The Advantages of the New System of State Custodianship of Mineral Rights in South Africa
The change from a dual system of ownership to a singular system where the State controls the
ownership of mineral rights on behalf of the nation has facilitated access to potential mineral terrains
for new entrants into the mining and minerals industry, thus stimulating private sector activity.
State control of mineral rights removes difficulties in legal and administration costs and delays caused
by a fragmented mineral right holdings structure.
The system of State custodianship of mineral rights enables the state to enforce the submission and
release of exploration information, thereby avoiding the duplication of exploration activities.
State custodianship of mineral rights prevents the hoarding of mineral rights and allows for equal and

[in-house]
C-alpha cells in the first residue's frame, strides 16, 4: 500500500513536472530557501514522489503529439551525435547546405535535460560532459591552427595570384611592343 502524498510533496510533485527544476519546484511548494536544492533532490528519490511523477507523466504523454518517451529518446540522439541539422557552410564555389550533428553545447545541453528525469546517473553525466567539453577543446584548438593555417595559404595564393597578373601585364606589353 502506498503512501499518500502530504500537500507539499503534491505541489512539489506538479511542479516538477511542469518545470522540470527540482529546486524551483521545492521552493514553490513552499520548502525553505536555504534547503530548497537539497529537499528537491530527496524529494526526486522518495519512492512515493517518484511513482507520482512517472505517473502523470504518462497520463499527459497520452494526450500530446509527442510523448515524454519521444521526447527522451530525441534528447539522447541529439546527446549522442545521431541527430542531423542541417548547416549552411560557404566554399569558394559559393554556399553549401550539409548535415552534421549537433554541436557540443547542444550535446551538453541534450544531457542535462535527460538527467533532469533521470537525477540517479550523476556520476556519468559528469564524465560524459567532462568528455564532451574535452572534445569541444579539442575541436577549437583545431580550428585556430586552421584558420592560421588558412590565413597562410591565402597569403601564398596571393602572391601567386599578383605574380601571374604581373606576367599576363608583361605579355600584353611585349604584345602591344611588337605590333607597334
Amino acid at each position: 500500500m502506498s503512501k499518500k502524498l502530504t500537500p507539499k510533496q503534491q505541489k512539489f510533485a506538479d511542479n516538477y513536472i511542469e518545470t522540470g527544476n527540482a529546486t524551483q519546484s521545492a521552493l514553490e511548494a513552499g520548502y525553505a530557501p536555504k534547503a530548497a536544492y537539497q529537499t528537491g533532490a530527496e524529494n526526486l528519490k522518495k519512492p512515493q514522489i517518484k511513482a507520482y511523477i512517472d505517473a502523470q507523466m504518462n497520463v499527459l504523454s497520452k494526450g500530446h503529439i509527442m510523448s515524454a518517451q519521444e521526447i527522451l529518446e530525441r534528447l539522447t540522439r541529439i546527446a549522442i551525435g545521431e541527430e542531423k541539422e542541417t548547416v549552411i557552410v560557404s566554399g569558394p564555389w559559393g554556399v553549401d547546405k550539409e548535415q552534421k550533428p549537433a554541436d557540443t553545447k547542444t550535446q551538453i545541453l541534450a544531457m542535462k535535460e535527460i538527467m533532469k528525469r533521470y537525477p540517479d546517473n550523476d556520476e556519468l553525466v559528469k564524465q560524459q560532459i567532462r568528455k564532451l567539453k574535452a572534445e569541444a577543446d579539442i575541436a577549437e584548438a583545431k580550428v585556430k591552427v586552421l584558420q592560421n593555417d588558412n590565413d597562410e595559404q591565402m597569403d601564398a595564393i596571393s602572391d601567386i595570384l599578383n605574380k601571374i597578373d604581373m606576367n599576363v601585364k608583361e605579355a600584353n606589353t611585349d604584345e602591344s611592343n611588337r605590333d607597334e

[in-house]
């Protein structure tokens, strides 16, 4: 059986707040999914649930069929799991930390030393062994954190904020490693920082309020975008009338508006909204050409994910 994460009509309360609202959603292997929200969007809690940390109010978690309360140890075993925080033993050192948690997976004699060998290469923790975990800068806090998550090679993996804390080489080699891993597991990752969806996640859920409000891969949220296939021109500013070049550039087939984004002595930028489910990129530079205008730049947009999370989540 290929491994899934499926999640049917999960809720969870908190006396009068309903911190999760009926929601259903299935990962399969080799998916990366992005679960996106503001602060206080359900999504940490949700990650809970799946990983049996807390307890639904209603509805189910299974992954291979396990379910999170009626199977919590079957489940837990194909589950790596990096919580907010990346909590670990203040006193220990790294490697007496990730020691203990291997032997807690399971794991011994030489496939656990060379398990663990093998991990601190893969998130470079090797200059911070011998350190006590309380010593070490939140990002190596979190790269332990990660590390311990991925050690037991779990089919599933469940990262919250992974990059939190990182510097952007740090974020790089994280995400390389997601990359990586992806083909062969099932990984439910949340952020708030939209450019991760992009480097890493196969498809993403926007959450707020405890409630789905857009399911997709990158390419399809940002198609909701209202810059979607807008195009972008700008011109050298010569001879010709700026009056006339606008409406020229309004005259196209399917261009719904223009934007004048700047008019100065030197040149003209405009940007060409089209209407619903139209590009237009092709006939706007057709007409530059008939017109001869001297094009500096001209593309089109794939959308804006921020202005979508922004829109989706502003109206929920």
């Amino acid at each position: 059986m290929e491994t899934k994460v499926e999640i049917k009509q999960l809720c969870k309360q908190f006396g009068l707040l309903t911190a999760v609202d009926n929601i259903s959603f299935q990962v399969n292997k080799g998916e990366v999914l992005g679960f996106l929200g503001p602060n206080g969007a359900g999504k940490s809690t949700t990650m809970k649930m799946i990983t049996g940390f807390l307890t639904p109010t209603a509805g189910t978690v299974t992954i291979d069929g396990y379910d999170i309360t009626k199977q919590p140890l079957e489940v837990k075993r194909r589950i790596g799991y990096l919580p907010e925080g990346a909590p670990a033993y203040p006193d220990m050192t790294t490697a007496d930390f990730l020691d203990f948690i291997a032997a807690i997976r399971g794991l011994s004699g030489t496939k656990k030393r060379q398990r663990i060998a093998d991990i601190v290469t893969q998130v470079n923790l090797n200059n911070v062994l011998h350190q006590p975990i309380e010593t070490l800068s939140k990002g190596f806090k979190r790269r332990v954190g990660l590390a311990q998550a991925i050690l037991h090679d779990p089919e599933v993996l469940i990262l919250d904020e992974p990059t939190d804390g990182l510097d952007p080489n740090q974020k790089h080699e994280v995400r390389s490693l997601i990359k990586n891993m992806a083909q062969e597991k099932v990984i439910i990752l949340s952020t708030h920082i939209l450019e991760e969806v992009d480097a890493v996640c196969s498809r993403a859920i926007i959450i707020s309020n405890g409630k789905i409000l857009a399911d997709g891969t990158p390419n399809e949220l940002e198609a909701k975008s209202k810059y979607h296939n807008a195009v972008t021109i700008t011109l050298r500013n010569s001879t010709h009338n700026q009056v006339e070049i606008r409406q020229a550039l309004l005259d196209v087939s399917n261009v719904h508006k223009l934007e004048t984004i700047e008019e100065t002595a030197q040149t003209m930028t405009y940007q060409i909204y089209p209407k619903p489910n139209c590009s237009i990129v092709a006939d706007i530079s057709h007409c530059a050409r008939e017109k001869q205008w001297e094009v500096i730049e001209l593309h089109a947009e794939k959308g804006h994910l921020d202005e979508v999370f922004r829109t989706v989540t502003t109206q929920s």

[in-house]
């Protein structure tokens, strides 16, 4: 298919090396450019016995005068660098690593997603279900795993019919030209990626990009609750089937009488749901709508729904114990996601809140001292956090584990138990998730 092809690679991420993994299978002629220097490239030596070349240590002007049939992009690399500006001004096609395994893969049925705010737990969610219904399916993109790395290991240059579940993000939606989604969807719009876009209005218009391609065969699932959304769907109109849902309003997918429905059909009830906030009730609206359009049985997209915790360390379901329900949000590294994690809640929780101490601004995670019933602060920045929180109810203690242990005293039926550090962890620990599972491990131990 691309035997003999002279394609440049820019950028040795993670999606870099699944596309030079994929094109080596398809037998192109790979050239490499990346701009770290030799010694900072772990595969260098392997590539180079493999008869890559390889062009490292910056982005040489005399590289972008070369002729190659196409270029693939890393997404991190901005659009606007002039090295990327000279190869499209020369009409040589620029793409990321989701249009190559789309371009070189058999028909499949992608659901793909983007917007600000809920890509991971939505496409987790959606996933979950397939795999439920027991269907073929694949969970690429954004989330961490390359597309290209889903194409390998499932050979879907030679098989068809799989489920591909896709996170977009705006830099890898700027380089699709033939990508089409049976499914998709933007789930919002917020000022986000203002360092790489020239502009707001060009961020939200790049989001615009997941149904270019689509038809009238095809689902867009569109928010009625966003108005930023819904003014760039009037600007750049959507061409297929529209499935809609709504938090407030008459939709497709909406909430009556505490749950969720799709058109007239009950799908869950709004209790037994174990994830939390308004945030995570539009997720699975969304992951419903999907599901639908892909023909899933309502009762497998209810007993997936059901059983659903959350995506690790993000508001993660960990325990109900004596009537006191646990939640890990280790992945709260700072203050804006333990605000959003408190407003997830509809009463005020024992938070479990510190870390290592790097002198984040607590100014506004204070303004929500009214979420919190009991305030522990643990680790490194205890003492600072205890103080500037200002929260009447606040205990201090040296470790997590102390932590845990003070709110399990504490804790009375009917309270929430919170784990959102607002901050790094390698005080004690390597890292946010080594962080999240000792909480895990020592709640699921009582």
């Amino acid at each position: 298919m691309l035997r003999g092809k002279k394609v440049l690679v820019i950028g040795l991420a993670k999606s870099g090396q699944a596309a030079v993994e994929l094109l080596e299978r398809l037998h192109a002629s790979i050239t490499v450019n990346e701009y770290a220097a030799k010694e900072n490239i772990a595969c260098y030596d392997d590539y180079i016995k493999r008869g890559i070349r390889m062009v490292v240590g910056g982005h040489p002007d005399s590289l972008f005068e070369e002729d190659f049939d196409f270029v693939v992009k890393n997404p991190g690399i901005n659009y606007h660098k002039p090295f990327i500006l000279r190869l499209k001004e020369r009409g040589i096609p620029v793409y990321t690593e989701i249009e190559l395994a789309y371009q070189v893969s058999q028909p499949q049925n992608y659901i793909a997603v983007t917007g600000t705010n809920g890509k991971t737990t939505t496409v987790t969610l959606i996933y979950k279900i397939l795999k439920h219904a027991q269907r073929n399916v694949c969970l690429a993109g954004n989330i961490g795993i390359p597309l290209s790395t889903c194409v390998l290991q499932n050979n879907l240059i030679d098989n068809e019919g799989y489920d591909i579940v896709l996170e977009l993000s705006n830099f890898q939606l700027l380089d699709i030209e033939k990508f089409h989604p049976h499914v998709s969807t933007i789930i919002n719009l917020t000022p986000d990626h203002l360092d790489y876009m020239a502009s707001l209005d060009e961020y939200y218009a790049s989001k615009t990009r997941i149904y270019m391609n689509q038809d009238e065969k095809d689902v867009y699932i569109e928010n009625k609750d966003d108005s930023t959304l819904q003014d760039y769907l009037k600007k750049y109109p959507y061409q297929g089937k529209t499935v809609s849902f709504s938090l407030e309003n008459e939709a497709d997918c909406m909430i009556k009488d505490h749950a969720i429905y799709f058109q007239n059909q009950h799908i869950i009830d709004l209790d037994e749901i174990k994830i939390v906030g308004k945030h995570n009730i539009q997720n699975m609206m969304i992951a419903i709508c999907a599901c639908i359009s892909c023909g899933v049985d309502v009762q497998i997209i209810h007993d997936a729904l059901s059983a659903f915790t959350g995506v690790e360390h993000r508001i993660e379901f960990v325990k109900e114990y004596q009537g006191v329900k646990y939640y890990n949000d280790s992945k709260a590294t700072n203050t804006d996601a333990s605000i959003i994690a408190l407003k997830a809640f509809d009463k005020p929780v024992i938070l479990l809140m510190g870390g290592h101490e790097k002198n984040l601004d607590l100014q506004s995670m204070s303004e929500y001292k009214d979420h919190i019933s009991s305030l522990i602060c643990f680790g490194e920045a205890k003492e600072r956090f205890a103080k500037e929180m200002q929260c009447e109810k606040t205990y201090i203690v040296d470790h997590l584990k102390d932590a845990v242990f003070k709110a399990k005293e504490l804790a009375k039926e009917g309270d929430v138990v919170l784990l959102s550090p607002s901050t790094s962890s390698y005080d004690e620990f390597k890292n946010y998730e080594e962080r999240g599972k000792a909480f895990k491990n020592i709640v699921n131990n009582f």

equitable access to potential investors.
Review of the Mining Charter
The Broad Based Socio Economic Empowerment Charter for the South African Mining Industry (Mining
Charter of 2002) was developed on the basis of principles of co-determination with all stakeholders in
South Africa‟s mining industry. This Charter provided for a review after five years in terms of progress
made by all stakeholders. Through the second mandate of the Mining Industry’s Growth, Development and
Employment Task Team (MIGDETT), which started during the latter part of 2008, competitiveness and
transformation were identified as mutually reinforcing attributes that will position South Africa‟s mining
industry along a sustainable growth path. On the 30th June 2010, mining industry stakeholders
represented in MIGDETT (Chamber of Mines, SAMDA, NUM, UASA and Solidarity) affirmed their
commitment by signing a Declaration on the Strategy for the Sustainable Growth and Meaningful
Transformation of South Africa‟s Mining Industry.